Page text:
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Compound interest is essentially a type of return with which your savings can see a good amount of growth. More complicated than simple interest, compound interest is an important factor to consider when you’re getting returns on your savings or deposit. Let us learn more about what is compound interest, what is the formula of compound interest and what it does to your money in the long run.
Compound interest is interest earned on interest. Compounding occurs when you earn returns on the principal amount and the interest previously earned. In an account where you are earning simple interest, you only get interest on the principal amount. An account that offers compound interest allows interest to be earned over not just the principal, but also the interest you may have earned.
Compound interest can be confounding for a first-time reader. Let us try to simplify it with its mathematical formula and then, with the help of an example:
The compound interest formula is:
A = P (1 + (r/n)) ^ nt
A = final amount you will receive
P = the initial principal amount
r = interest rate
n = number of times interest is applied
t = time passed (in years)
Now, let us look at a simple example to understand it better and to see how compounding benefits you. Suppose Ajay opened a bank account with an institution that offered a monthly compound interest of 4%. For convenience, let us assume Ajay is not depositing or withdrawing any money from this account for some time.
After the first month, Ajay's bank account was credited with ₹1200 on the current balance of ₹30,000. In the next month, he earned an interest amount of ₹1248. This interest was not drawn on the principal amount (₹30,000) but on the interest plus the principal amount, which was ₹31,200. In the third month, he earned an interest amount of ₹1297, and so on.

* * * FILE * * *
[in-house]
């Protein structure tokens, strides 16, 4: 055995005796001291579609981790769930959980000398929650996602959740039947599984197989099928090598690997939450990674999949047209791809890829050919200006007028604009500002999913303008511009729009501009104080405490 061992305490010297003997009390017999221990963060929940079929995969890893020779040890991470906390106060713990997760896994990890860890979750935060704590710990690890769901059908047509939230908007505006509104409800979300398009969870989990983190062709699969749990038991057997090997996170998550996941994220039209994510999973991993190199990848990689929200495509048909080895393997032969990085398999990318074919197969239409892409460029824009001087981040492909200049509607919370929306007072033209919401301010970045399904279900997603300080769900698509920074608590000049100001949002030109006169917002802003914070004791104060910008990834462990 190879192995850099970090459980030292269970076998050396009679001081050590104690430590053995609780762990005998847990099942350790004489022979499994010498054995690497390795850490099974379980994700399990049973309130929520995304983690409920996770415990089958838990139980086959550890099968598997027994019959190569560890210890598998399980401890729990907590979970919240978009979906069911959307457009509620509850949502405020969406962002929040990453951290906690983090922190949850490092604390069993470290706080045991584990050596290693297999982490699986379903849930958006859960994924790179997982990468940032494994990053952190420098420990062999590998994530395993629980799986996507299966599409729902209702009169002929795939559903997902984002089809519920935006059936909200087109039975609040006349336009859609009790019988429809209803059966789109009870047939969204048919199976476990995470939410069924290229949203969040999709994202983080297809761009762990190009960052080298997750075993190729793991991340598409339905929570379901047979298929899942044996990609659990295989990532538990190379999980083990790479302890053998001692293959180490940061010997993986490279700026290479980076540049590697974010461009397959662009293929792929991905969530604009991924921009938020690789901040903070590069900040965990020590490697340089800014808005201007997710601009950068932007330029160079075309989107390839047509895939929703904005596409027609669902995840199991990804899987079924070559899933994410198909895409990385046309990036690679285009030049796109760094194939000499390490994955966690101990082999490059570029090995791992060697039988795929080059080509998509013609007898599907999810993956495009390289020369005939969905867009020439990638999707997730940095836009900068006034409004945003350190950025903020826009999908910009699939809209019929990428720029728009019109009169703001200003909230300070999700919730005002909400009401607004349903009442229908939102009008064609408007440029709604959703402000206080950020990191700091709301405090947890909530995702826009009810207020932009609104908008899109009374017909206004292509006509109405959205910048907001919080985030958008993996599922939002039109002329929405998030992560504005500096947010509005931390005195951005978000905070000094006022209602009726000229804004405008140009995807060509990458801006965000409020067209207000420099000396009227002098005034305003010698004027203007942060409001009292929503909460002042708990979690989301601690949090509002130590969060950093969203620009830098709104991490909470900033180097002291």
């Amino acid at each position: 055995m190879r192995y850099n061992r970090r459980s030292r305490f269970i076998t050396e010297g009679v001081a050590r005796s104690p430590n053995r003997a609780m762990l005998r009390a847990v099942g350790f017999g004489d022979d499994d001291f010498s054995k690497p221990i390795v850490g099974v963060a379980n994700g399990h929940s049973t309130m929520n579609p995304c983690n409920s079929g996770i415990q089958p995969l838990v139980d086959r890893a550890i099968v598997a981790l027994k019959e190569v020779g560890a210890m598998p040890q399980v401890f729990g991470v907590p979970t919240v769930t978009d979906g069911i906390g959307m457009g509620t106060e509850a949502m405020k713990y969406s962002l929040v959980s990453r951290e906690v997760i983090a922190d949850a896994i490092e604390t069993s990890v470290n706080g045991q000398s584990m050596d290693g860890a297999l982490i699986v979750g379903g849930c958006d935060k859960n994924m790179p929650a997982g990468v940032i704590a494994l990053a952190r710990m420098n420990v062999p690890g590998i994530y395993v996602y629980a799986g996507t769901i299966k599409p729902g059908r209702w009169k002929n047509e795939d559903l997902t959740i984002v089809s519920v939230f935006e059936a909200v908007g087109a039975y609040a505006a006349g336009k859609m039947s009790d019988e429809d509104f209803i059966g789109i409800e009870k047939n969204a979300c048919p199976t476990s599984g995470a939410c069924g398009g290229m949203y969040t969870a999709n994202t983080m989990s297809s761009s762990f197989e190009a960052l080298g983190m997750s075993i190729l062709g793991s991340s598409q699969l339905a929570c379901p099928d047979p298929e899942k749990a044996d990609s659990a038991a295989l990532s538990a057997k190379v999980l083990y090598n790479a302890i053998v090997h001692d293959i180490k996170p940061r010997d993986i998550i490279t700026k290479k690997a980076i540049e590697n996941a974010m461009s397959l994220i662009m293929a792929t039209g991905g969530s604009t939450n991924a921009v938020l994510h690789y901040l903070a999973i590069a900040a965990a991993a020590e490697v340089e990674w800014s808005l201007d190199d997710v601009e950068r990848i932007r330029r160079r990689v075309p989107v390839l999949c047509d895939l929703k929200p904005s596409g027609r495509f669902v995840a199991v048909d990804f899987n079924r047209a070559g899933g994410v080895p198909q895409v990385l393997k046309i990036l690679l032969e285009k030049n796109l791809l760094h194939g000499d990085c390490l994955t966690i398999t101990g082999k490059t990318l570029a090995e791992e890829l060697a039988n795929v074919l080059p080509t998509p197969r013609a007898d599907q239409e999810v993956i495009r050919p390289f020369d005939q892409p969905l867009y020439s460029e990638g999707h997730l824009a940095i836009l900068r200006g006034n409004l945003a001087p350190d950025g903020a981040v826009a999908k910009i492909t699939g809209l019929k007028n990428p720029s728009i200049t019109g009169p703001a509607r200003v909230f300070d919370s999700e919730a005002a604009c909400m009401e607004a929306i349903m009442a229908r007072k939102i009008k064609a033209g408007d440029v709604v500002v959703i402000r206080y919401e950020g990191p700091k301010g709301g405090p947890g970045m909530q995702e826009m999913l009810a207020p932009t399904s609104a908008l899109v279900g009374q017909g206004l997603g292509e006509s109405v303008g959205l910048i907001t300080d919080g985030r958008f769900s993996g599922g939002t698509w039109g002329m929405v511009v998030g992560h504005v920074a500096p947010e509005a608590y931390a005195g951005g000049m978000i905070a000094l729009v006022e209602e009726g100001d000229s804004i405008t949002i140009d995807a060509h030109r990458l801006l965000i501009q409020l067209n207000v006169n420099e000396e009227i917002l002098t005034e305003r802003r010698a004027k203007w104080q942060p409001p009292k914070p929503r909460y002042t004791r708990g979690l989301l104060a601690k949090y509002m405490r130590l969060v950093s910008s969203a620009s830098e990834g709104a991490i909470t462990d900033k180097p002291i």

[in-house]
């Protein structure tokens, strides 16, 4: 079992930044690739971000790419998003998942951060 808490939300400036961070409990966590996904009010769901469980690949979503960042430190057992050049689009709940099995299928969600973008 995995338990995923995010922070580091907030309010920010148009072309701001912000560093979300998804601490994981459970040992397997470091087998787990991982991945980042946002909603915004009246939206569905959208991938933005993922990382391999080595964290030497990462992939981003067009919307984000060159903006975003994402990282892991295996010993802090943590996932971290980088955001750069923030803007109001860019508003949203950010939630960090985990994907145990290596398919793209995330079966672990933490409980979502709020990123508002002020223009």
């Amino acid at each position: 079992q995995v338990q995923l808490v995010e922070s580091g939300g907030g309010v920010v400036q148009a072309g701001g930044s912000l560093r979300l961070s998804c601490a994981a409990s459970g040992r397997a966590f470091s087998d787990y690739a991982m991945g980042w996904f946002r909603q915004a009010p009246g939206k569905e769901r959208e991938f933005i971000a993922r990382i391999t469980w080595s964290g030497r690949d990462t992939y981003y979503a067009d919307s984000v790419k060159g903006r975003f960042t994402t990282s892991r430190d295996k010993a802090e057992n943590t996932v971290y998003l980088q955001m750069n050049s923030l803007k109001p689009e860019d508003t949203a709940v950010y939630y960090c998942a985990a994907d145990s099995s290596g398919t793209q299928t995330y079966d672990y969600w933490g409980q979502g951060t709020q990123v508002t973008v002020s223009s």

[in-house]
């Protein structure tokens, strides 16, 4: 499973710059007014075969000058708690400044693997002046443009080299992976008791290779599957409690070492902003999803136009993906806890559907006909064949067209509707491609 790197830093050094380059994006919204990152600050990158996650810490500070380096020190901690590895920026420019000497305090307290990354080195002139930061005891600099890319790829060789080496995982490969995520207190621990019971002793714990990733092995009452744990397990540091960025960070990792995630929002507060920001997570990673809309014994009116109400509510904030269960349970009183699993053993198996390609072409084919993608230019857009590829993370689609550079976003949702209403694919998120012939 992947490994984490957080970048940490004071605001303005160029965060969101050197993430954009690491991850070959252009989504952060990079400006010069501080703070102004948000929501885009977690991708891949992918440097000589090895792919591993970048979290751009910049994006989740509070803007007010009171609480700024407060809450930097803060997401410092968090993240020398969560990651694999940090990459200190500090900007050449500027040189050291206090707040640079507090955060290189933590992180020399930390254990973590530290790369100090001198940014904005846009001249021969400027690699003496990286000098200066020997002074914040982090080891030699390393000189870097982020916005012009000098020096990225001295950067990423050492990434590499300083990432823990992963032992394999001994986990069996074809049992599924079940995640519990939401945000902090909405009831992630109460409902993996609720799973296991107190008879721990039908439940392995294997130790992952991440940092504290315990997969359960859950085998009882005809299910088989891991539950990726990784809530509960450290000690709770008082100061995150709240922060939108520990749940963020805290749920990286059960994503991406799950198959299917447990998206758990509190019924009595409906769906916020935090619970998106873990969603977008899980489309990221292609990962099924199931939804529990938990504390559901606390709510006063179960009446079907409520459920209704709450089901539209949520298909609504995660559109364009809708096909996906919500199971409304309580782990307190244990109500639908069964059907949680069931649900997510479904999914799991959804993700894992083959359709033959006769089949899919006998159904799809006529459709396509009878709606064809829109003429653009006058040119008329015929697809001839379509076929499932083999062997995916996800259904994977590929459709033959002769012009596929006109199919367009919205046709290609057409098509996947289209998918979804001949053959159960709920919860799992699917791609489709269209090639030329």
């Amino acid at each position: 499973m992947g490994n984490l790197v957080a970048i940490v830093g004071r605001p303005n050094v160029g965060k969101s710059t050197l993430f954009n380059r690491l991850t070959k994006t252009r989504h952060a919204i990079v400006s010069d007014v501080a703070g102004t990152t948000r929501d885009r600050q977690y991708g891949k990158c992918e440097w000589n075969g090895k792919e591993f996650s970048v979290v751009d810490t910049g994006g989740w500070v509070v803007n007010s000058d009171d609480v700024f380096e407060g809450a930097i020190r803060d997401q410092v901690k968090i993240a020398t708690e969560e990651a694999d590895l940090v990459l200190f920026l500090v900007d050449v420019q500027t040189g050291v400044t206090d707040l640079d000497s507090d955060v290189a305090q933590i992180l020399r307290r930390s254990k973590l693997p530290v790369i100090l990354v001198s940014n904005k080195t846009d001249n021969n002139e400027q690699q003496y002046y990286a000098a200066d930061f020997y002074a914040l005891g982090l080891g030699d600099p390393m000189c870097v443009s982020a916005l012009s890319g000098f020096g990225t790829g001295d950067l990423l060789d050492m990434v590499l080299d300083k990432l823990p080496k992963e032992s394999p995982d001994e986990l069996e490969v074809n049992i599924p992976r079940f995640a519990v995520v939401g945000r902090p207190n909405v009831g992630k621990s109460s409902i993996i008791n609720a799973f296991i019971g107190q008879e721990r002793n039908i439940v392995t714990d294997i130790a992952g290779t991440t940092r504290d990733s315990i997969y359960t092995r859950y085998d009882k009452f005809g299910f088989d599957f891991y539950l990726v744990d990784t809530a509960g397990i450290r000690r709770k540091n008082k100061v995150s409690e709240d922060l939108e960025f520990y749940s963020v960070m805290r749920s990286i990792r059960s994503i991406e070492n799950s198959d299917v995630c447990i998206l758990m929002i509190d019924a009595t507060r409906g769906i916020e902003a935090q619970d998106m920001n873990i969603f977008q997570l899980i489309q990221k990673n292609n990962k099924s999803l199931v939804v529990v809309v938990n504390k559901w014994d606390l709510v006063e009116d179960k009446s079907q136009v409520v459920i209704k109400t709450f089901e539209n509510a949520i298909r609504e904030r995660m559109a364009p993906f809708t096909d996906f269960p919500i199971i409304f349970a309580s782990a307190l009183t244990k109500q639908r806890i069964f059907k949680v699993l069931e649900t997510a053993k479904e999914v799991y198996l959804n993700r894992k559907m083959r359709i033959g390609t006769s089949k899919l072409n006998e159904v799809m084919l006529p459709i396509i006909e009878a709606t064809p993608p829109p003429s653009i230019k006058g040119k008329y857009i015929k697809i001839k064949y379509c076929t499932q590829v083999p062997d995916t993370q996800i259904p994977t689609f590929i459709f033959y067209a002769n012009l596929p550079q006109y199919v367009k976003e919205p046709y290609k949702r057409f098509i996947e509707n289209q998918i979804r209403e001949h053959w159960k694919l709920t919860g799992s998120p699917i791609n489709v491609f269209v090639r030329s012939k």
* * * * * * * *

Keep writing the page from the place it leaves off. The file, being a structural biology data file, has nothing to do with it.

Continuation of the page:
On an account offering a simple interest rate, Ajay would have earned only ₹1200 each month.
Many investment instruments use compounding to multiply your money. Mutual funds are one of them, and you can invest in any mutual fund of your choice on IDFC FIRST Bank. You can also select whether you want to invest in equity funds, tax-saving funds, or hybrid funds. We, additionally, have an SIP calculator to help you structure your mutual fund investments the right way. You can set a goal and use the calculator to know how to achieve it through mutual fund investments.
Compounding allows you to earn interest from the principal amount and the interest previously generated on this amount. The interest earned becomes a part of the principal, on which the future interest will be drawn.
The rate of interest differs from bank to bank. The compounding rate of interest may also depend upon the type of bank account that you have. IDFC FIRST Bank recently launched monthly interest pay outs on savings accounts. It means that with opening a savings account with IDFC FIRST Bank, you will receive a monthly interest credit on your account balance. And this interest will also be compounded. So, not only will you be saving funds, you will grow your savings with this account. Know more.
Now that you know what is compound interest, and what is the formula of compound interest, make the best of it and save your money where you can earn interest via compounding. Begin by exploring investment instruments that use compounding to grow your money over time.
The contents of this article/infographic/picture/video are meant solely for information purposes. The contents are generic in nature and for informational purposes only. It is not a substitute for specific advice in your own circumstances. The information is subject to updation, completion, revision, verification and amendment and the same may change materially. The information is not intended for distribution or use by any person in any jurisdiction where such distribution or use would be contrary to law or regulation or would subject IDFC FIRST Bank or its affiliates to any licensing or registration requirements. IDFC FIRST Bank shall not be responsible for any direct/indirect loss or liability incurred by the reader for taking any financial decisions based on the contents and information mentioned. Please consult your financial advisor before making any financial decision.
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